2. Refine Your Profile


Once you have your persona mapped, create a physical representation of that persona, including an image and all of the characteristics you gleaned from your interviews with customers and your sales team.

Post these in your sales room and in your customer service departments. Invite your team to add onto these profiles with sticky notes, a white board, or another predefined process. Do they keep getting the same questions over and over again? Are customers using your product in a way that indicates they valued something different when they were still shopping?

All of these answers will help your content creators better target these personas.

3. Validate Your Persona


Finally, using these demographics, find your ideal customer on the web and see if their interests / concerns / values match yours. If your buyer persona is a working mom with two kids, find relevant blogs and look for articles geared towards professionals. “How Busy Moms Maintain Work-Life Balance,” for example.

Take a look at the article and the comments from readers. Take note of which articles are shared and commented on most and see if any trending topics emerge.

In our next post, we will explore how you use this information to start crafting your content that is not just shareable for the sake of it – but interesting and viral to your specific target audience.

Post Author

CRM Market Analyst, Managing Editor for the Customer Service Investigator at Software Advice...

  • Love this post Ashley. I would love to hear more details about the actual customer interviews. Have you written anything in more detail about that topic? I am getting ready to do more of this for Social Fresh. Curious how many people, what questions to ask, etc. Any additional details.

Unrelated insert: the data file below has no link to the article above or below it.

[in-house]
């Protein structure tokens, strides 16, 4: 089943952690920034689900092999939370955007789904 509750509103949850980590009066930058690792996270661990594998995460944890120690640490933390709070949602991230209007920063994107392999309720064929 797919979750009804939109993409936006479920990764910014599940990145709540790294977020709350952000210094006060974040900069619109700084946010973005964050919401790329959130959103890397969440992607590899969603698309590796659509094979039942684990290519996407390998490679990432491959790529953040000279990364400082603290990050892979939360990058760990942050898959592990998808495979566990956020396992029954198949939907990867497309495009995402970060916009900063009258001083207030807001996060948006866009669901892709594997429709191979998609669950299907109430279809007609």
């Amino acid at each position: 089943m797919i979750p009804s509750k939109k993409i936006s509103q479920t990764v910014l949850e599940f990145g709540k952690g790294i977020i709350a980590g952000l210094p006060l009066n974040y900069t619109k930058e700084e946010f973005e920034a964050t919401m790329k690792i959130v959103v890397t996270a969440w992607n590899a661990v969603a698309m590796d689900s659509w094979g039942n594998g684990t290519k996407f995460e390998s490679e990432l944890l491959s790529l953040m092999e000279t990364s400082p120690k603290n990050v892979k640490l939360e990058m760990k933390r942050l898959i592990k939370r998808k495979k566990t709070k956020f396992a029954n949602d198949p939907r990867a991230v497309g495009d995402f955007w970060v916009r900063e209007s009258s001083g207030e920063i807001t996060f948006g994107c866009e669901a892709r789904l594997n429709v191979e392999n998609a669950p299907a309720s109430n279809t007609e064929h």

• Nice info, Ashley. Two of my favorite marketing books of all time touch on these very topics. One is not very well known. But it goes into great detail on how to do personnas for marketing. It’s called “The User is Always Right” (poor name IMO). I would think that creating a quality set of personnas would be critical to good targeting with social media, right?

  • Ashley Verrill

    I totally agree. It’s all about really knowing who your audience is – that’s the only way to be relevant. Instead of trying to tell them what you want them to hear, figure out what they need and target your message that way.

    Thanks for reading!

  • Jane Leonard

    this is a really useful post Ashley, The trick now, is to go an do as you outline. Many people (I mean me) search for the magic bullet to get more sales when all we really have to do is a little bit of work to identify where we should target our efforts.

  • Anna Pham

    Great post Ashley,I think it’s really important for the sellers to have real passion in creating product that can actually works and helps people. Thanks for sharing.

  • NeverMissGift

    Awesome post, Ashley – so glad I found this. I know my buyer (it’s me!) but I am struggling to produce the right content. About to read your next post!